• http://BimmerFile.com Gabriel Bridger

          BMW has an app that does that now. It can find your car, send directions to the nav and lock/unlock doors and even cool and heat the car from anywhere in the world. Its not officially available in the US but works of you can get it via the UK iTunes store. I think it’s perfectly normal to have mobile control over your car remotely. However it’s essential for the automaker to maintain control over core functions while the car is in motion.

        • http://www.nathanielsalzman.com Nathaniel Salzman

          Indeed!

        • http://www.nathanielsalzman.com Nathaniel Salzman

          Or — and I think this is the case here — if the system is optional and only sold in modest numbers.

          I remember seeing on Top Gear some years back that Porsche had a slot for your SIM card that would turn the whole car into a mobile phone. However, that only covered telephone functionality.  

      • Anonymous

        Nathaniel – I’m not asserting that it ought to be integrated – I’m trying to highlight that their approach to the phone is contradictory to the approach to the Nav. In fact I put my own money on not-integrated for both.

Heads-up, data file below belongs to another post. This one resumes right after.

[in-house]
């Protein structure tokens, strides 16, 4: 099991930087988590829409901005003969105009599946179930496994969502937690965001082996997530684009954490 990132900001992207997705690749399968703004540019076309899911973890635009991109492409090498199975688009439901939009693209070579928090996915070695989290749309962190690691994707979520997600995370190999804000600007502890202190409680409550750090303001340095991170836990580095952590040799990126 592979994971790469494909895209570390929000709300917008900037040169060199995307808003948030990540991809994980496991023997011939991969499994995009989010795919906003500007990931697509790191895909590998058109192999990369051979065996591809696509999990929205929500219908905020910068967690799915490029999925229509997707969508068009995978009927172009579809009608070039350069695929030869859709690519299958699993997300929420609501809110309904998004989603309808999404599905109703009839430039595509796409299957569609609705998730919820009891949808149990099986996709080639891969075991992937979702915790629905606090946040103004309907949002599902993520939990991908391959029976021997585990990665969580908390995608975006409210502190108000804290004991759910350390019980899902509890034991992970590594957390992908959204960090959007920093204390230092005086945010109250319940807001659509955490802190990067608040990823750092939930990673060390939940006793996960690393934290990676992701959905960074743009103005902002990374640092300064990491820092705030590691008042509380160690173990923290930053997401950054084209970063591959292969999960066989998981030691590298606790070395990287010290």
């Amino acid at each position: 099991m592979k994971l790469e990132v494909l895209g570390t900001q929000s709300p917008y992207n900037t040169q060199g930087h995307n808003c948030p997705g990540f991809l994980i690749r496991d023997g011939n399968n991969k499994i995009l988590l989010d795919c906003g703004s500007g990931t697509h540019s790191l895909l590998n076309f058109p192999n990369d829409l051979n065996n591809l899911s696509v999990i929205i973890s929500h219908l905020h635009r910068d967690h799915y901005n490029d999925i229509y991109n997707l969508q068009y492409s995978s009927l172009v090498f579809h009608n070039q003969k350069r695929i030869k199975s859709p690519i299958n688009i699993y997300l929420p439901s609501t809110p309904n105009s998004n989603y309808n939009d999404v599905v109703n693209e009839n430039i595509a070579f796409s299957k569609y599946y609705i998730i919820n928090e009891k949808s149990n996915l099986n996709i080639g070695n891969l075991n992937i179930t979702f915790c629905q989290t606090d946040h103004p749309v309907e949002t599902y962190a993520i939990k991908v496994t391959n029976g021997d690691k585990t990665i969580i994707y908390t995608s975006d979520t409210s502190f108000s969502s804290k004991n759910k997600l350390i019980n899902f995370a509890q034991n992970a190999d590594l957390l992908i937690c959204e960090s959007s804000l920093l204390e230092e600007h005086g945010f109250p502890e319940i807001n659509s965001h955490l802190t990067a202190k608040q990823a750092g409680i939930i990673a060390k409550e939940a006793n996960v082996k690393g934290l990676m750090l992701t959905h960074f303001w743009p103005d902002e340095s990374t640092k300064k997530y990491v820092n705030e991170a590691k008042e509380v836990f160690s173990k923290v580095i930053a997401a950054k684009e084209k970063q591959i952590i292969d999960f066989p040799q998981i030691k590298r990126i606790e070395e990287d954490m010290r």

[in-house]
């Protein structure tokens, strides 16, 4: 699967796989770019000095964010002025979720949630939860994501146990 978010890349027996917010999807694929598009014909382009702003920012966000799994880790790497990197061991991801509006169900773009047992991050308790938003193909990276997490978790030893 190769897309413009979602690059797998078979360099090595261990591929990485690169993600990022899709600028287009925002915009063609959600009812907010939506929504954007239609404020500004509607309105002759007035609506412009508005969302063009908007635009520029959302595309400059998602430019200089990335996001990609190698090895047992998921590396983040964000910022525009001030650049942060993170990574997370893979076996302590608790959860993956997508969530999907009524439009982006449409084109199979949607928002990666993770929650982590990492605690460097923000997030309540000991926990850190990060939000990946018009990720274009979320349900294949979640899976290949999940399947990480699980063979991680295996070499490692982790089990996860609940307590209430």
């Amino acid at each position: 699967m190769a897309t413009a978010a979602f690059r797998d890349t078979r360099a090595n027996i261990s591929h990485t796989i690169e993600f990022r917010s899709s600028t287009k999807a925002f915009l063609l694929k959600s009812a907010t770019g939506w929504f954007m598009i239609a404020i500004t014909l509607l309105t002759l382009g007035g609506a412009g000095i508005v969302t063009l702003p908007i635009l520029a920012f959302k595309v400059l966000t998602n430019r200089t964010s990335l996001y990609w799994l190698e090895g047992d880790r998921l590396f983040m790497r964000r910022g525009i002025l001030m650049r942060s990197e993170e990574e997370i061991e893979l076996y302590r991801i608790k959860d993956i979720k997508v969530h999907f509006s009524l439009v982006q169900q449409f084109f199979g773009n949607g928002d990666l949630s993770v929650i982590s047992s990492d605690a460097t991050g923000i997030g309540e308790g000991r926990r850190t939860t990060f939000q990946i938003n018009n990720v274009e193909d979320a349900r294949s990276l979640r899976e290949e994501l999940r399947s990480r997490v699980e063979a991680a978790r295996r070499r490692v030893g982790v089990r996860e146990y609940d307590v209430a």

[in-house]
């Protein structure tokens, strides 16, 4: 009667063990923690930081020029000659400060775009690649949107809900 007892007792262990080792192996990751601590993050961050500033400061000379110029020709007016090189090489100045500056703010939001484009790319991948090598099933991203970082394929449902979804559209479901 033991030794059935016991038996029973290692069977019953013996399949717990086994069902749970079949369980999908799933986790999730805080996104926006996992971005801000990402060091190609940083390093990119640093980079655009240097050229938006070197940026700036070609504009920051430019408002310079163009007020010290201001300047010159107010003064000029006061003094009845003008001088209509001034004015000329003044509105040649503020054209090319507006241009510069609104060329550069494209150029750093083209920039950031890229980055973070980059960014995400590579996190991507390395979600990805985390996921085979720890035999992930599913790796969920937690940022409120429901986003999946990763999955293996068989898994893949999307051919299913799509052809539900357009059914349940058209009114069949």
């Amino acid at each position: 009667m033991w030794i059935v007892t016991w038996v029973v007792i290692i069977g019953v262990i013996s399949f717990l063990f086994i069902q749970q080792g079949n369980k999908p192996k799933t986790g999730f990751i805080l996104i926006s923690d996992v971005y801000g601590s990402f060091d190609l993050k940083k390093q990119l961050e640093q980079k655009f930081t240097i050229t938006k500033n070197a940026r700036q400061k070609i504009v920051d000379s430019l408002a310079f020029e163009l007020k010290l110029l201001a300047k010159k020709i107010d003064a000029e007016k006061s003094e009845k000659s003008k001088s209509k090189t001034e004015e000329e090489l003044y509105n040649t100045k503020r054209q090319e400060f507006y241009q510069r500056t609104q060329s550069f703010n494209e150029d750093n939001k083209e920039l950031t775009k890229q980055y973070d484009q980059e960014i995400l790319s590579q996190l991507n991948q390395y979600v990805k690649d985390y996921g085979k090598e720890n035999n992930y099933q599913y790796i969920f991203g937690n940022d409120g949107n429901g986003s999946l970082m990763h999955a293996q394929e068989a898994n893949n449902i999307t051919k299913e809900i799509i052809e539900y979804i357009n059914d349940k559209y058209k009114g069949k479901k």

• http://www.nathanielsalzman.com Nathaniel Salzman

          It’s two very different technologies with very different customer expectations.

        • Anonymous

          Not really. No more than your iPad is a different technologies with very different customer expectations from your iPhone. Both run on essentially the same platform. Both will run the same apps.

        • http://www.nathanielsalzman.com Nathaniel Salzman

          That’s an easy thing to say, but it just isn’t the case. 

        • http://BimmerFile.com Gabriel Bridger

          lavardera – I hope you’re coming to WRR live this weekend so we can discuss this properly over a beer :)

        • Anonymous

          I wish I was, but sadly I’m not. That would be a fun talk – but hey, we have a great thread happening here.